The last time you shopped for mattresses, did you ask the salesperson for a disclosure sheet that itemizes the ingredients and lists the potential health hazards of the product? Bader says you should. The author also talks about the hazards from some sheets and blankets. "While wrinkle-free bedding may sound good on a package label, the price we pay is exposure to unnecessary and increasing levels of dangerous chemicals, such as the widely recognized carcinogen formaldehyde." In his book, Bader "takes apart" a mattress and explains what is really in the materials. Did you know, for example, that a mattress's covering fabric is subjected to a number of chemical applications such as toxic dyes, stain and water repellants, wrinkle-resistant treatments, antifungicides, pesticides, fire retardants, and antimicrobial coatings? These are not things you will see mentioned on the mattress law label attached to the mattresses you purchase.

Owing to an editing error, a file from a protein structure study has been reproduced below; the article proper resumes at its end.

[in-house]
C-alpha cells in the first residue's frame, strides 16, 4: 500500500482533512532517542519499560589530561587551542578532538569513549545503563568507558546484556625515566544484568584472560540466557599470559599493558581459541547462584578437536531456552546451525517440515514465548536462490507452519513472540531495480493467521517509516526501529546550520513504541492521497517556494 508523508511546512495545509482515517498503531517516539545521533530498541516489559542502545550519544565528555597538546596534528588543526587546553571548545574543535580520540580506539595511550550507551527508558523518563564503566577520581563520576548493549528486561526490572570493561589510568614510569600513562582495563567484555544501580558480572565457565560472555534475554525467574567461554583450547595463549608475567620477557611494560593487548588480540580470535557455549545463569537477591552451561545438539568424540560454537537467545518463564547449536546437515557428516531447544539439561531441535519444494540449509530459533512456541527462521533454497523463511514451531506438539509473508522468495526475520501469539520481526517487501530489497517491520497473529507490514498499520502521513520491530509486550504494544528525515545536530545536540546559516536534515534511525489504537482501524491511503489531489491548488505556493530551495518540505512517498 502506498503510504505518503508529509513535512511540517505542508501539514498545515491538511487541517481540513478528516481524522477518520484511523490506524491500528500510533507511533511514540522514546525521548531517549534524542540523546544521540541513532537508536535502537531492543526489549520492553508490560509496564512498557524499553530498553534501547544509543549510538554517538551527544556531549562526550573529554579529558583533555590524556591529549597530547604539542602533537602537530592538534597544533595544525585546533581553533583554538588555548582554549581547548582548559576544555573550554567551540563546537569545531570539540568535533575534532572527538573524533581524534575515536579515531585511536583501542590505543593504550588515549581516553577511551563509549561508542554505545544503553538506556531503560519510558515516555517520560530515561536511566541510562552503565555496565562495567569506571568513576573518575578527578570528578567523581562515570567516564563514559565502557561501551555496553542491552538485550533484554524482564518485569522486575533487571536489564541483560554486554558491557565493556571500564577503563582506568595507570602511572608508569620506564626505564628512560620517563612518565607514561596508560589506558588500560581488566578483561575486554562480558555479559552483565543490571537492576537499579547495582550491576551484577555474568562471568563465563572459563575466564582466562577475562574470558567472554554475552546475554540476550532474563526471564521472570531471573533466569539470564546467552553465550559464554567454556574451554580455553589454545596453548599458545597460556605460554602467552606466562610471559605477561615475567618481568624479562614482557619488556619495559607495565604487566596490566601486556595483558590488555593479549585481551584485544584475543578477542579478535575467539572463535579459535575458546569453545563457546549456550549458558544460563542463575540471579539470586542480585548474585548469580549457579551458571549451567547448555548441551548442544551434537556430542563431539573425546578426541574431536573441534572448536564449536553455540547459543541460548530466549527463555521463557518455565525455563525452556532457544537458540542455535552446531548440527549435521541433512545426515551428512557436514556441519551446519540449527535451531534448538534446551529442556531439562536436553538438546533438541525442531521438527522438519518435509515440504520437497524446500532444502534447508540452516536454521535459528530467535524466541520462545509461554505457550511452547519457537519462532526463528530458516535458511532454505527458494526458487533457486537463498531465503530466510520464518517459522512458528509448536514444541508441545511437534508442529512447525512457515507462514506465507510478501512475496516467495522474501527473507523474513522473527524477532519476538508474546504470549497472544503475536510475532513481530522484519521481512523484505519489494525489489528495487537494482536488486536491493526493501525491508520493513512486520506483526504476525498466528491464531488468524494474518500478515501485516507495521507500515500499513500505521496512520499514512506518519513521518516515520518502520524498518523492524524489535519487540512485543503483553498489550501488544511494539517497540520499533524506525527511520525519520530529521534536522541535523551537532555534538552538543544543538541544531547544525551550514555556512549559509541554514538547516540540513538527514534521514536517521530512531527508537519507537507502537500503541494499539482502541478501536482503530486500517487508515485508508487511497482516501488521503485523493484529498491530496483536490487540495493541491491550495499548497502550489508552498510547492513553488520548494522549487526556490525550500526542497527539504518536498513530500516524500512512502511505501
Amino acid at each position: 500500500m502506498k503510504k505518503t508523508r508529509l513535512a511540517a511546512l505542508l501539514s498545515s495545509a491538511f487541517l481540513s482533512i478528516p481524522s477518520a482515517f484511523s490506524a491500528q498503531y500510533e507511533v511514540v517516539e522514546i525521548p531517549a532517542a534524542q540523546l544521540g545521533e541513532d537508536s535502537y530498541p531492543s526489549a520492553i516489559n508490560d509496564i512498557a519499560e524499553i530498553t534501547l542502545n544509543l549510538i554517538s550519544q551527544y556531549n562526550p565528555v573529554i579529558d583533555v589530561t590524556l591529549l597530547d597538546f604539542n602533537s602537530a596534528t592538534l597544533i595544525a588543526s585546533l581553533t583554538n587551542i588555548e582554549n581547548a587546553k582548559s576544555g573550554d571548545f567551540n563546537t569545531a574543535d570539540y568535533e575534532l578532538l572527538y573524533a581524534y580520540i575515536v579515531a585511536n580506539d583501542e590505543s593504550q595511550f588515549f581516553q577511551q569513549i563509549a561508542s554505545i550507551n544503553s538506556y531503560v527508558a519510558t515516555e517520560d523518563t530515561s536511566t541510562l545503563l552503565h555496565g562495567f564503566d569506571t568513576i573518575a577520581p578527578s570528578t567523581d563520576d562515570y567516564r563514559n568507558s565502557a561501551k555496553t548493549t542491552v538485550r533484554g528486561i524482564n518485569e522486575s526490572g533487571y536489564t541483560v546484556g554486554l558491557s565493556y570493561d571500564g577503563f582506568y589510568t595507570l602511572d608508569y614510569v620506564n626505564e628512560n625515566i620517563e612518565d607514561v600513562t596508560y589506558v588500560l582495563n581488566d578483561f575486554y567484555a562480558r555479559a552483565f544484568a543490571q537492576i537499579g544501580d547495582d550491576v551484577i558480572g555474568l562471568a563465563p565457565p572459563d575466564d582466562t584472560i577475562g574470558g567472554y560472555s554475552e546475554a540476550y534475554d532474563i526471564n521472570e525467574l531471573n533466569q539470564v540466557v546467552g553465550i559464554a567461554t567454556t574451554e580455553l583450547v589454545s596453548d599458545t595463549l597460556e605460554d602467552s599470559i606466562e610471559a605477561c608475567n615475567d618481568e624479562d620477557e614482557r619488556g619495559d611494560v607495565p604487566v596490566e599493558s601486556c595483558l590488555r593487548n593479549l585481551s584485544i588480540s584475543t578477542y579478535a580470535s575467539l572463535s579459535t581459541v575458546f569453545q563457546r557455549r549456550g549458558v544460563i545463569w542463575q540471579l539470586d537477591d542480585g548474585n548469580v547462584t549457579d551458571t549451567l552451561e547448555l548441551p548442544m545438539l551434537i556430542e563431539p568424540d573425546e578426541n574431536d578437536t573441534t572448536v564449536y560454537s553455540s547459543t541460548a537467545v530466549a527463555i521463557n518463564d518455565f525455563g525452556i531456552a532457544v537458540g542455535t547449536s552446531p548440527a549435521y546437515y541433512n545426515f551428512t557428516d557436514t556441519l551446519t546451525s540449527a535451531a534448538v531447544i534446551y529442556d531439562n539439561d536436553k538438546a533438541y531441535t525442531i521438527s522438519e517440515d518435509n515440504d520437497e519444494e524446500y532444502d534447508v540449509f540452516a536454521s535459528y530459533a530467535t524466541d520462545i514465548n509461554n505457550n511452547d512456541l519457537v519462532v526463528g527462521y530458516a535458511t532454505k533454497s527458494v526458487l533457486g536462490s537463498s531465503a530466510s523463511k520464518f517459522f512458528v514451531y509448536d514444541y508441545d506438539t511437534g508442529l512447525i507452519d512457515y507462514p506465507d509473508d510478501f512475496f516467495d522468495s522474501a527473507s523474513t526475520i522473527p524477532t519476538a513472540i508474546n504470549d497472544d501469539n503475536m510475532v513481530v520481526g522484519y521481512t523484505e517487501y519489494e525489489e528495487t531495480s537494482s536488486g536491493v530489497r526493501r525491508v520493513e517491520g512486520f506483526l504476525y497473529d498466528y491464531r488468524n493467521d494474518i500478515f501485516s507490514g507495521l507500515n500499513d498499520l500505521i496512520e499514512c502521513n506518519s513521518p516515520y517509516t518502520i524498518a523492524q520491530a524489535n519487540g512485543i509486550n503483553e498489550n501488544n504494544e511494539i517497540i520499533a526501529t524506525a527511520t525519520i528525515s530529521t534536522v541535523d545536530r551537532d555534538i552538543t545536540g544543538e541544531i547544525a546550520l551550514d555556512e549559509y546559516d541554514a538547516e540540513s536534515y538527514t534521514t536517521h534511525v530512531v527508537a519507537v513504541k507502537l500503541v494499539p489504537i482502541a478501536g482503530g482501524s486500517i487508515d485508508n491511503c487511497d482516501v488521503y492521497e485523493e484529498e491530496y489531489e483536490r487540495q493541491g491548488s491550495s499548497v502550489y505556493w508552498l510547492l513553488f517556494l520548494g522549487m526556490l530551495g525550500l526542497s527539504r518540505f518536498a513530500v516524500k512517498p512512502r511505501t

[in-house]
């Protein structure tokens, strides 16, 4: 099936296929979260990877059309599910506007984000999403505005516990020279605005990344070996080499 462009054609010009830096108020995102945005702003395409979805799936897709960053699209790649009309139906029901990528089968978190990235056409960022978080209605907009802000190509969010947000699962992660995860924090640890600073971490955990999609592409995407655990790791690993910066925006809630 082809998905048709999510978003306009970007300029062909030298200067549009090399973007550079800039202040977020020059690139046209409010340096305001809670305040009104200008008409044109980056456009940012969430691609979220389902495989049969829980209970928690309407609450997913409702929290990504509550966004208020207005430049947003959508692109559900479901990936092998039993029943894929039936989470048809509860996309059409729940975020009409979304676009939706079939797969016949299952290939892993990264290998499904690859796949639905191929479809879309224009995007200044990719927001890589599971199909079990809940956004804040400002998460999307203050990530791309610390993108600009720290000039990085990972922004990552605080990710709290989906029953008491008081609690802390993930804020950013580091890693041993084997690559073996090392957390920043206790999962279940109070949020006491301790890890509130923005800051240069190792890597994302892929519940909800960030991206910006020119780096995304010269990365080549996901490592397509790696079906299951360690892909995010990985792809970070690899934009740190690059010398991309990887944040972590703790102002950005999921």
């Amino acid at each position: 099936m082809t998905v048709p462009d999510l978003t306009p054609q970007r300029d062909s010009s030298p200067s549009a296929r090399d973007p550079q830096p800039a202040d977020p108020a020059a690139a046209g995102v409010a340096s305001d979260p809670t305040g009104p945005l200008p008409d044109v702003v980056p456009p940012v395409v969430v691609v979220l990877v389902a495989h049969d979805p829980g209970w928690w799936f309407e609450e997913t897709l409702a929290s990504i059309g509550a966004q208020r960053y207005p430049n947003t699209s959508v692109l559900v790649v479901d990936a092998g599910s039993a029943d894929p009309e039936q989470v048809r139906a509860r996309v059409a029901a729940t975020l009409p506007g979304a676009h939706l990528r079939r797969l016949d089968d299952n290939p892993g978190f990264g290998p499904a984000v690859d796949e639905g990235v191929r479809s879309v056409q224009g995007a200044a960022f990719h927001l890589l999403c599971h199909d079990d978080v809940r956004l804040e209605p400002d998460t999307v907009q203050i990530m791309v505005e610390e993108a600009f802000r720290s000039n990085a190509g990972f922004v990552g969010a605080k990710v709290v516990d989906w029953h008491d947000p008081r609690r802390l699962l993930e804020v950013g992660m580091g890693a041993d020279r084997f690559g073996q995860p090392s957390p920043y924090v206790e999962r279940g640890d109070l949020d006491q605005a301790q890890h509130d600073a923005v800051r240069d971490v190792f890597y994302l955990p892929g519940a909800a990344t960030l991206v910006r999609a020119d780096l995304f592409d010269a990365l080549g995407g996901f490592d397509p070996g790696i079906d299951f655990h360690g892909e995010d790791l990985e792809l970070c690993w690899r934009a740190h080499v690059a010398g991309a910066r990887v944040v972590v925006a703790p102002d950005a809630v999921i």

Bader also discusses the potential health hazards of memory foam mattresses. You will not want to miss the results of his laboratory study. Sleep Safe in a Toxic World is available from Freedom Press. And yes, the author does explain how to shop for organic mattresses--critical after reading his book.
September 01, 2011 04:42
If you own or operate a lodging establishment in New York, you need to pay attention to the Electronic Equipment Recycling and Reuse Act. Signed into law last year, it will go into effect on January 1, 2012. In January all facilities in New York will be required to recycle their electronic waste. The law includes manufacturer take-back provisions that qualify small businesses with less than 50 full-time employees, or nonprofits with less than 75 full-time employees, to recycle their e-waste for free. Some of the electronic devices covered under the new law include: computers, televisions (as well as cathode ray tubes), small scale servers, computer peripherals, monitors, electronic keyboards, electronic mice or similar pointing devices, facsimile machines, document scanners, and printers.